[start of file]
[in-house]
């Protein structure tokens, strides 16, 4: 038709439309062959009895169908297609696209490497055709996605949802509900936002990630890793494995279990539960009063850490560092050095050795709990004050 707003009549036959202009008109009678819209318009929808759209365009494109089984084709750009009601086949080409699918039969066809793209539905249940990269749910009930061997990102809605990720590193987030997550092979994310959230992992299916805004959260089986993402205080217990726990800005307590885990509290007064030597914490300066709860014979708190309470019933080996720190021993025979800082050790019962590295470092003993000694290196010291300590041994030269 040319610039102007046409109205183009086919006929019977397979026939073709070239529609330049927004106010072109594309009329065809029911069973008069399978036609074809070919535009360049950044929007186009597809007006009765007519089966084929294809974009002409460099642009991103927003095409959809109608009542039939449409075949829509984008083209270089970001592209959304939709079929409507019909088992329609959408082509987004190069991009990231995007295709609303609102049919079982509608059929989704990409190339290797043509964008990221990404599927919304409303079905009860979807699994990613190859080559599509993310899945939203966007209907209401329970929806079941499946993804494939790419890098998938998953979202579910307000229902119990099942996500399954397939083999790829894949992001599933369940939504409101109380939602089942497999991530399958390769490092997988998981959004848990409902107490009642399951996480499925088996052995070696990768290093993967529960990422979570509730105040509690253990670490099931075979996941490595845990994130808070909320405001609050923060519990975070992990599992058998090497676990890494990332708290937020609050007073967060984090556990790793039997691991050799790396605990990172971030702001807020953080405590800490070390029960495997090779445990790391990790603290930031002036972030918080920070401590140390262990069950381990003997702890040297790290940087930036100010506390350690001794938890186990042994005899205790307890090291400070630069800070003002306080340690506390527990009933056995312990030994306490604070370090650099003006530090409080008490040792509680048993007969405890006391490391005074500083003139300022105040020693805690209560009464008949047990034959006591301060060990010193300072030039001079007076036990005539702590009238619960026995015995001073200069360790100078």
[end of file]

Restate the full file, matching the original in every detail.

[in-house]
């Protein structure tokens, strides 16, 4: 038709439309062959009895169908297609696209490497055709996605949802509900936002990630890793494995279990539960009063850490560092050095050795709990004050 707003009549036959202009008109009678819209318009929808759209365009494109089984084709750009009601086949080409699918039969066809793209539905249940990269749910009930061997990102809605990720590193987030997550092979994310959230992992299916805004959260089986993402205080217990726990800005307590885990509290007064030597914490300066709860014979708190309470019933080996720190021993025979800082050790019962590295470092003993000694290196010291300590041994030269 040319610039102007046409109205183009086919006929019977397979026939073709070239529609330049927004106010072109594309009329065809029911069973008069399978036609074809070919535009360049950044929007186009597809007006009765007519089966084929294809974009002409460099642009991103927003095409959809109608009542039939449409075949829509984008083209270089970001592209959304939709079929409507019909088992329609959408082509987004190069991009990231995007295709609303609102049919079982509608059929989704990409190339290797043509964008990221990404599927919304409303079905009860979807699994990613190859080559599509993310899945939203966007209907209401329970929806079941499946993804494939790419890098998938998953979202579910307000229902119990099942996500399954397939083999790829894949992001599933369940939504409101109380939602089942497999991530399958390769490092997988998981959004848990409902107490009642399951996480499925088996052995070696990768290093993967529960990422979570509730105040509690253990670490099931075979996941490595845990994130808070909320405001609050923060519990975070992990599992058998090497676990890494990332708290937020609050007073967060984090556990790793039997691991050799790396605990990172971030702001807020953080405590800490070390029960495997090779445990790391990790603290930031002036972030918080920070401590140390262990069950381990003997702890040297790290940087930036100010506390350690001794938890186990042994005899205790307890090291400070630069800070003002306080340690506390527990009933056995312990030994306490604070370090650099003006530090409080008490040792509680048993007969405890006391490391005074500083003139300022105040020693805690209560009464008949047990034959006591301060060990010193300072030039001079007076036990005539702590009238619960026995015995001073200069360790100078």